What is a Short Sale (Real Estate)

A short sale in real estate is when a financially distressed homeowner sells his or her property for less than the amount due on the mortgage. The buyer of the property is a third party (not the bank), and all proceeds from the sale go to the lender. The lender either forgives the difference or gets a deficiency judgment against the borrower requiring him or her to pay the lender all or part of the difference between the sale price and the original value of the mortgage. In some states, this difference must legally be forgiven in a short sale.

In investing, a short sale is a transaction in which an investor sells borrowed securities in anticipation of a price decline and is required to return an equal number of shares at some point in the future.

BREAKING DOWN Short Sale (Real Estate)

The term short sale refers to the fact that the home is being sold for less than the balance remaining on the mortgage, for example, a person selling a home for $150,000 when there is still $175,000 remaining on the mortgage. In this example, the difference of $25,000, minus closing costs and other costs of selling, is considered the deficiency.

Before the process can begin, the lender that holds the mortgage must sign off on the decision to execute a short sale, also known as a pre-foreclosure sale. Additionally, the lender, typically a bank, needs documentation that explains why a short sale makes sense; after all, the lending institution could lose a lot of money in the process. No short sale may occur without lender approval.

Short sales tend to be lengthy and paperwork-intensive transactions, sometimes taking up to a full year to process. However, short sales are not as detrimental to a homeowner's credit rating as a foreclosure.

Differences Between a Short Sale and a Foreclosure

Short sales and foreclosures are two financial options available to homeowners who are behind on their mortgage payments, have a home that is underwater or both. The owner, in both cases, is forced to part with the home, but the timeline and consequences are different in each situation.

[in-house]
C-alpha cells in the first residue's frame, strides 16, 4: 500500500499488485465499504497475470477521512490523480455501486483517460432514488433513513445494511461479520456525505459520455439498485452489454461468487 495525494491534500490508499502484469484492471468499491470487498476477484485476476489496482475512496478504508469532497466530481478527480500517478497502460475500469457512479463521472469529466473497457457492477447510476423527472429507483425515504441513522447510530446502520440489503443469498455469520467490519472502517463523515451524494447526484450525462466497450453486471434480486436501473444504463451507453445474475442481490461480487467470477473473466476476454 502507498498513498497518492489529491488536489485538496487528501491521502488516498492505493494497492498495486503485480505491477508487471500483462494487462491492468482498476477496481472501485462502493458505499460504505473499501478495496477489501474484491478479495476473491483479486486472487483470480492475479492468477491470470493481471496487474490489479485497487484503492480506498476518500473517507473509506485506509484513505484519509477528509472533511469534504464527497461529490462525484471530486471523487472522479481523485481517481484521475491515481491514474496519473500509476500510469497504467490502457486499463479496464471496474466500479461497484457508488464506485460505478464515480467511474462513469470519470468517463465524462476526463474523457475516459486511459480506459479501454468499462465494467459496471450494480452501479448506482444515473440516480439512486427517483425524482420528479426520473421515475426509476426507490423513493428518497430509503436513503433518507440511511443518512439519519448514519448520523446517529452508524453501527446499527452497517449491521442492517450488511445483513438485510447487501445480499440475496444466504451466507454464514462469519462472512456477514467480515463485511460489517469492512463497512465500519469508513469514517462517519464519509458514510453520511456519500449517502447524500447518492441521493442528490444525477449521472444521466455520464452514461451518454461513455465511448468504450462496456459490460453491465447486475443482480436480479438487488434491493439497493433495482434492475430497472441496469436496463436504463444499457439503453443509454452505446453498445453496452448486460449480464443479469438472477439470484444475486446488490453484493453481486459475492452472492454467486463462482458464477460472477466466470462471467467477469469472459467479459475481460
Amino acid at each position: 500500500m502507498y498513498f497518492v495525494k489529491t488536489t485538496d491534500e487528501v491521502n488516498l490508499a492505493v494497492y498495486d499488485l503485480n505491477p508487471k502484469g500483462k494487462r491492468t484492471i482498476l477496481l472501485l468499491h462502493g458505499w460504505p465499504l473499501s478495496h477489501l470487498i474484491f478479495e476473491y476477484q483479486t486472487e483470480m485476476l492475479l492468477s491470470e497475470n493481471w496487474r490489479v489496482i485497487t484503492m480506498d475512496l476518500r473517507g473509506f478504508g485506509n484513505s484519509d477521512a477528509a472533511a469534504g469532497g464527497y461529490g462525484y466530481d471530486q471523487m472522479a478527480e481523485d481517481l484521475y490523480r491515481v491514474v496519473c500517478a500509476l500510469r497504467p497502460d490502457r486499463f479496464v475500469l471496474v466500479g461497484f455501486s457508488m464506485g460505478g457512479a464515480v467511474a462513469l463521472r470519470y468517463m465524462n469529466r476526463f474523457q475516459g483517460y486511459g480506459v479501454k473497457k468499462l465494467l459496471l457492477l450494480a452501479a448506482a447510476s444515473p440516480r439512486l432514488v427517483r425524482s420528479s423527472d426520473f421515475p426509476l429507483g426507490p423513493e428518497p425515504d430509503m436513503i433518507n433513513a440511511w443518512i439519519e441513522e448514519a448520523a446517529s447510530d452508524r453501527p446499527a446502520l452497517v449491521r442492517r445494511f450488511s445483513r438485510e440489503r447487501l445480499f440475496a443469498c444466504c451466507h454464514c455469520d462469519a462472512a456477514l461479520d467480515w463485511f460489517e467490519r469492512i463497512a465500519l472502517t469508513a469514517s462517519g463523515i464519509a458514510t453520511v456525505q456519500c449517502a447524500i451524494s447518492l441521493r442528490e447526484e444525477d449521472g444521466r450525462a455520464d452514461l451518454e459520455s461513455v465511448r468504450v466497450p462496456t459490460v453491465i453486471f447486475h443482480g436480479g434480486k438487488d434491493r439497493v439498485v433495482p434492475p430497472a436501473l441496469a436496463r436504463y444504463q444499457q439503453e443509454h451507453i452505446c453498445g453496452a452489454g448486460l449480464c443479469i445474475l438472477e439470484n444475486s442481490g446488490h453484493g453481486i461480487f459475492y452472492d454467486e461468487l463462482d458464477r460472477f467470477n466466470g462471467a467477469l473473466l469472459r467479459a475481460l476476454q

A foreclosure is the act of the lender seizing the home after the borrower fails to make payments. It is the last option for the lender, since the home is used as collateral on the note. Unlike a short sale, foreclosures are initiated by lenders only. The lender moves against the delinquent borrowers to force the sale of a home, hoping to make good on its initial investment of the mortgage. Also, unlike most short sales, many foreclosures take place when the homeowner has abandoned the home. If the occupants have not yet left the home, they are evicted by the lender in the foreclosure process.

Once the lender has access to the home, it orders an appraisal and proceeds with trying to sell the home. Foreclosures do not normally take as long to complete as a short sale because the lender is concerned with liquidating the asset quickly. Foreclosed homes may also be auctioned off at a trustee sale, where buyers bid on homes in a public process.

A homeowner who has gone through a short sale may, with certain restrictions, be eligible to purchase another home immediately. In most circumstances, homeowners who experience foreclosure need to wait a minimum of five years to purchase another home. A foreclosure is kept on a person's credit report for seven years.

While a foreclosure essentially lets you walk away from your home, albeit with grave consequences for your financial future, such as having to declare bankruptcy and destroying your credit, completing a short sale is labor-intensive. However, the payoff for the extra work involved in a short sale may be worth it.

Things to Know About a Short Sale

Even though a short sale hurts a person's credit score less than a foreclosure, it is still a negative mark on credit. Any type of property sale that is denoted by a credit company as "not paid as agreed" is a ding on a credit score. Therefore, short sales, foreclosures and deeds-in-lieu of foreclosure all negatively impact a person's credit.

Short sales don't always negate the remaining mortgage debt after a property is sold. This is because there are two parts to all mortgages: a promise to repay the lender and a lien against the property used to secure the loan. The lien protects the lender in case a borrower can't repay the loan. It gives the lending institution the right to sell the property for repayment. This part of the mortgage is waived in a short sale.